An Experiment

by

This is a piece written by my sister for her 11th grade English class. I helped edit.

I woke up, slipped into a pair of sleek Nike running shoes, and began a light jog towards the Stony Brook Train station. The train was scheduled to leave at 12 noon. The brisk, cold air gently pushed against my face as I approached the glowing automated ticket machine. I pulled out my parents’ credit card and swiped it into the machine’s credit card acceptor. “Do you want $18.50 to be charged to your card?” read the text on the brightly lit screen. I smudged my finger on the YES button, and out came a round trip train ticket. I then walked towards open doors of the humming, double-decker train. I went inside and took a seat, excited for the upcoming adventure in Manhattan. As I settled down, the train lurched to life, chugging its way west. Two hours later, the conductor bellowed in a throaty growl: “Last stop, Penn Station”. The digital watch on my wrist indicated the time was 2:07 P.M.

People of every imaginable shade of color swarmed around me as I took in the pleasant chaos of the busy streets surrounding Penn Station. English, Spanish, French, and a multitude of unrecognizable tongues filled the air. I raised my arm and a bright yellow taxi pulled over to the curb. I went in the cab, and told him the destination: The Pod Hotel at 230 E 51st Street. We waded through the gridlock traffic of midtown Manhattan and, finally, after 20 minutes, I had arrived at the hotel. The ride cost me a reasonable $12.

The Pod Hotel’s lobby was sparsely furnished, with an overall dingy appearance. I approached the Front Desk to check in. The clerk, a rotund man with a slightly unpleasant odor, flashed me a smile and said: “What can I do for you, miss?” I replied: “I have a reservation for tonight and tomorrow”. The man smiled again: “Are you with your parents? You look a little young to be traveling by your lonesome”. I tersely shot back: “I’m almost 17 years old. I can take care of myself. Can you please give me my room keys”. His smile shrunk in size a little, and he said in a still friendly tone: “Sure thing, doll.” That will be $238.50 in total. I gave him the cash in exact change and took my room keys from his chubby fingers.

I walked away from the desk and went to the elevators. I pressed the UP button and waited two minutes for the elevator to ding its way down to the lobby. I got in the elevator and selected the 12th floor. My room was 1221. I opened the door to the room and flopped down on the bed. “Ahh, what liberty, to be free from the parents for a weekend” I declared to the empty hotel room. I emptied the contents of my backpack and organized what clothes I would wear for the weekend. For today, I chose to wear a shirt with a large picture of our newly minted President, Barack Obama, on the front and back. I like Mr. Obama, he inspires me. I thought to myself: “As much as I’d like to take a nice nap, I have to explore the sprawling playground of Manhattan.” The only problem was that there were so many things to do! I decided to stroll around Central Park.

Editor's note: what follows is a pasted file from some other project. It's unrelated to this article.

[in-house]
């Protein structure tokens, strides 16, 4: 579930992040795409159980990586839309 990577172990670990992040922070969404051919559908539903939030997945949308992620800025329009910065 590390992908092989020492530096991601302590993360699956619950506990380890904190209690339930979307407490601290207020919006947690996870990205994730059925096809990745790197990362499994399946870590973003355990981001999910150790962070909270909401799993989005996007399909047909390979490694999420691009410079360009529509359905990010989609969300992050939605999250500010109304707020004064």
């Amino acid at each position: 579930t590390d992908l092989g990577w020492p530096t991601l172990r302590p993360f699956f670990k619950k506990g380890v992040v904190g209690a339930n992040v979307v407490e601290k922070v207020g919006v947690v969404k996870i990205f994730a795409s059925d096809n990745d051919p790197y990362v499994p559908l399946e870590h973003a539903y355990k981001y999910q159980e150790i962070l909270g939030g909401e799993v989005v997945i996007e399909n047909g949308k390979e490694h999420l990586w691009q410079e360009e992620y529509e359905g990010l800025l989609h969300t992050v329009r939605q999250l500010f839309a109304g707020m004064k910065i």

I walked to the Park and came upon an intriguing scene on the way. Two men of African-American descent were break dancing while catchy hip-hop boomed out of a nearby stereo. I motioned towards them to get their attention. They stopped, turned down the music, and asked me: “What you want, pretty girl?” I smiled and responded: “May I join you? I bet I can match what you can do”. The men broke out into laughter and said: “Let’s see what you got”. The music came back on and the two men moved aside to see what I could do. I jerked, swung and moved my body in a mesmerizing combination of impressive dance moves. A large crowd gathered to see the tantalizing movements I displayed. After about 7 minutes of intensive break dancing, I stopped. The crowd erupted in hoots, hollers, and applause. The original guys who were dancing looked at me with awe. “Wow, you sure can move, white girl. How did you learn to do that?” said the two men. I smiled, and said: “Magic”. I walked past them and onto my next destination: Food.